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Saturday, August 28, 1999 Published at 03:57 GMT 04:57 UK


Measles and mumps vaccines banned

The single-dose jabs may be ineffective, says the government

The government has banned the only alternative to the controversial triple measles, mumps and rubella (MMR) vaccination for children.

The Medicines Control Agency (MCA) has outlawed the importation of older, single-dose measles and mumps vaccines on "safety grounds".

The BBC's Richard Hannaford reports: "Campaigners say the government is acting the bully"
It has refused an application by drugs company Idis to import the old vaccines into the UK, following parental demand sparked by research two years ago which linked MMR to autism.

A string of recent studies, however, showed that such a link does not exist.

Single jabs 'don't work'

The BBC's Richard Hannaford: "Reluctance to use MMR has led to warnings of a measles epidemic"
The Department of Health said there was growing evidence that the single-dose mumps jab did not work, and that both the mumps and measles jabs were unlicensed because the manufacturers had allowed them to lapse.

"Under law, unlicensed medicines should not be imported when a safe and effective licensed alternative is available," it said.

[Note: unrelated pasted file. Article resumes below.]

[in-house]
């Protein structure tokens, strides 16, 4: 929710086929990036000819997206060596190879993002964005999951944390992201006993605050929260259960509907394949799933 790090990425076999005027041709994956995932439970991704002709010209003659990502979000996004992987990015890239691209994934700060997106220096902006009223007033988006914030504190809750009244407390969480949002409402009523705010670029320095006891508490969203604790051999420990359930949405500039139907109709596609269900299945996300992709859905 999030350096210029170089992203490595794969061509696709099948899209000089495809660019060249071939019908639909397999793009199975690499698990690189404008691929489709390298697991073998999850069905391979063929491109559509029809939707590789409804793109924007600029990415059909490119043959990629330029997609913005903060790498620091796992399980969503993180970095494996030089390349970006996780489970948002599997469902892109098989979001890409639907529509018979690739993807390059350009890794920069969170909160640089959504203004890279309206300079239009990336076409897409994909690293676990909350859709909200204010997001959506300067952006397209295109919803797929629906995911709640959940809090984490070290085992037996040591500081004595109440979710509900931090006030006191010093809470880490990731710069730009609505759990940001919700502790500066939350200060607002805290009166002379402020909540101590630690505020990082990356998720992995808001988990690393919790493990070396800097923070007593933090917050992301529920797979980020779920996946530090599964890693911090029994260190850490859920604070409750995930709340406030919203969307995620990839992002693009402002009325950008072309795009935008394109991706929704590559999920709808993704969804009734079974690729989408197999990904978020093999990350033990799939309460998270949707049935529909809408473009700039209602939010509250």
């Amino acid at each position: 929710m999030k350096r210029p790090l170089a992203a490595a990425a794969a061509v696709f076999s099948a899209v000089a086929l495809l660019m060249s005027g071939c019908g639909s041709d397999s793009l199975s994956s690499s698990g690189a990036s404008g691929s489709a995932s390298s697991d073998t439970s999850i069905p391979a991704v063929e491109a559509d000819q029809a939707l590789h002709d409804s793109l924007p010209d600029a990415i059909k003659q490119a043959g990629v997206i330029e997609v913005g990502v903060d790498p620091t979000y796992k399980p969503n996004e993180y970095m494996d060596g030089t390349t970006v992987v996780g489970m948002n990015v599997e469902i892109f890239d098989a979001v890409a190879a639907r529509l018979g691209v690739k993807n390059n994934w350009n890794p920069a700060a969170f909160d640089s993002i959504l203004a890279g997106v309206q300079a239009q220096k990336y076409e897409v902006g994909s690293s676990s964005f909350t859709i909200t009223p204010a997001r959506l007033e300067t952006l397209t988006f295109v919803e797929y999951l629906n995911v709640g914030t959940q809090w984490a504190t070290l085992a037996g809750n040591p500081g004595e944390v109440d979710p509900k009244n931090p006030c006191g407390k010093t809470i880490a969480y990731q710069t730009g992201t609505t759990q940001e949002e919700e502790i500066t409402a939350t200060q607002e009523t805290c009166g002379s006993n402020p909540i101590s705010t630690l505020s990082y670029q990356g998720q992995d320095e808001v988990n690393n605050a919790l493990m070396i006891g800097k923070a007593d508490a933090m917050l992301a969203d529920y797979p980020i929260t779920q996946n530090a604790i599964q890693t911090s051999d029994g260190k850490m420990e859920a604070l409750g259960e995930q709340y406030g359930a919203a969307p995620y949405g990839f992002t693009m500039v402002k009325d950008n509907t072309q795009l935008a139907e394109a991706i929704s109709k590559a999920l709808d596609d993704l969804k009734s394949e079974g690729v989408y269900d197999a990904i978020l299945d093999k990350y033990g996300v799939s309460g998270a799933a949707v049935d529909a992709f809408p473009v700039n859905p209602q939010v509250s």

Measles epidemic feared

The move is being seen as an attempt to stop the drop-off in parents taking their child for the MMR vaccination.

[ image: MMR is a safe and effective vaccination, most doctors insist]
MMR is a safe and effective vaccination, most doctors insist
Some parents have been so worried about the possible side-effects of MMR that they have either turned to the single-dose alternatives or simply refused to let their children be immunised.

This in turn has brought warnings from public health officials that by 2002 a new measles epidemic could threaten the country.

The Public Health Laboratory Service said earlier this month that only 87% of babies were being given the triple vaccine by the recommended age of 16 months, against the 95% needed to keep immunity levels high enough to safeguard against epidemic.

Unlicensed but available

The medical establishment believes that MMR is safe and effective.

Although some doctors have been willing to prescribe the single-dose vaccination on the NHS in the UK, many say they have done so reluctantly, under parental pressure.

But supporters of the single dose believe that it avoids the risks posed by the "cocktail" effect of the MMR jab, which is given on two occasions - in early infancy and a booster before the age of five.

And even if the single doses are banned in Britain, it is possible that parents will still be able to get them.

Although unlicensed in Europe, they are widely available, and some parents have reportedly been organising trips to France where a single-dose vaccination has been offered by doctors for £18.

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